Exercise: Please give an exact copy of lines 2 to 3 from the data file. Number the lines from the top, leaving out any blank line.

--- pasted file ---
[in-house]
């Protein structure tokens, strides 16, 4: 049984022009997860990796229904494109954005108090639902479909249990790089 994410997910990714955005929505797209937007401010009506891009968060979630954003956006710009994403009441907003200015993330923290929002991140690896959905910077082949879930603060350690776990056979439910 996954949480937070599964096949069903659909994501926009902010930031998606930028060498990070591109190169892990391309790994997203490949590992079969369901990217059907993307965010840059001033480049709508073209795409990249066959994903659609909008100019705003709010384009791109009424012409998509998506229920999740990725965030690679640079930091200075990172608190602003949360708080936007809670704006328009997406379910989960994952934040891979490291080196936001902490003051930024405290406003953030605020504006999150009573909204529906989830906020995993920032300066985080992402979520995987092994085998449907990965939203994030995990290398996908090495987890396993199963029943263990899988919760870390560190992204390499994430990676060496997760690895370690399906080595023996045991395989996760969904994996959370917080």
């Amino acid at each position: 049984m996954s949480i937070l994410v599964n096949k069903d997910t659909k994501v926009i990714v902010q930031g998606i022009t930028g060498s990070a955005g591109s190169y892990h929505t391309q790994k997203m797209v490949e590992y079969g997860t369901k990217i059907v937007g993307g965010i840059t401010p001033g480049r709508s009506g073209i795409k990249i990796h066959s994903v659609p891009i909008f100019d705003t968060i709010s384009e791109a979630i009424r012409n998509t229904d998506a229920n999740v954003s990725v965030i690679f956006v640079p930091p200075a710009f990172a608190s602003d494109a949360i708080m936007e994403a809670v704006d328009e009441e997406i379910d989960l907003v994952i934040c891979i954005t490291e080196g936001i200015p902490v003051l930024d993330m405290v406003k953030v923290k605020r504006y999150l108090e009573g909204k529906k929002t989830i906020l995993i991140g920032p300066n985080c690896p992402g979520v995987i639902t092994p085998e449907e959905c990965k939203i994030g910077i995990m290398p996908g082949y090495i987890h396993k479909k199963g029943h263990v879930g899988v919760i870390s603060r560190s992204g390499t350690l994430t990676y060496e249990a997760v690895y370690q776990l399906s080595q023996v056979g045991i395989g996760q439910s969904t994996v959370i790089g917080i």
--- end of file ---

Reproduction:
């Protein structure tokens, strides 16, 4: 049984022009997860990796229904494109954005108090639902479909249990790089 994410997910990714955005929505797209937007401010009506891009968060979630954003956006710009994403009441907003200015993330923290929002991140690896959905910077082949879930603060350690776990056979439910 996954949480937070599964096949069903659909994501926009902010930031998606930028060498990070591109190169892990391309790994997203490949590992079969369901990217059907993307965010840059001033480049709508073209795409990249066959994903659609909008100019705003709010384009791109009424012409998509998506229920999740990725965030690679640079930091200075990172608190602003949360708080936007809670704006328009997406379910989960994952934040891979490291080196936001902490003051930024405290406003953030605020504006999150009573909204529906989830906020995993920032300066985080992402979520995987092994085998449907990965939203994030995990290398996908090495987890396993199963029943263990899988919760870390560190992204390499994430990676060496997760690895370690399906080595023996045991395989996760969904994996959370917080």
């Amino acid at each position: 049984m996954s949480i937070l994410v599964n096949k069903d997910t659909k994501v926009i990714v902010q930031g998606i022009t930028g060498s990070a955005g591109s190169y892990h929505t391309q790994k997203m797209v490949e590992y079969g997860t369901k990217i059907v937007g993307g965010i840059t401010p001033g480049r709508s009506g073209i795409k990249i990796h066959s994903v659609p891009i909008f100019d705003t968060i709010s384009e791109a979630i009424r012409n998509t229904d998506a229920n999740v954003s990725v965030i690679f956006v640079p930091p200075a710009f990172a608190s602003d494109a949360i708080m936007e994403a809670v704006d328009e009441e997406i379910d989960l907003v994952i934040c891979i954005t490291e080196g936001i200015p902490v003051l930024d993330m405290v406003k953030v923290k605020r504006y999150l108090e009573g909204k529906k929002t989830i906020l995993i991140g920032p300066n985080c690896p992402g979520v995987i639902t092994p085998e449907e959905c990965k939203i994030g910077i995990m290398p996908g082949y090495i987890h396993k479909k199963g029943h263990v879930g899988v919760i870390s603060r560190s992204g390499t350690l994430t990676y060496e249990a997760v690895y370690q776990l399906s080595q023996v056979g045991i395989g996760q439910s969904t994996v959370i790089g917080i």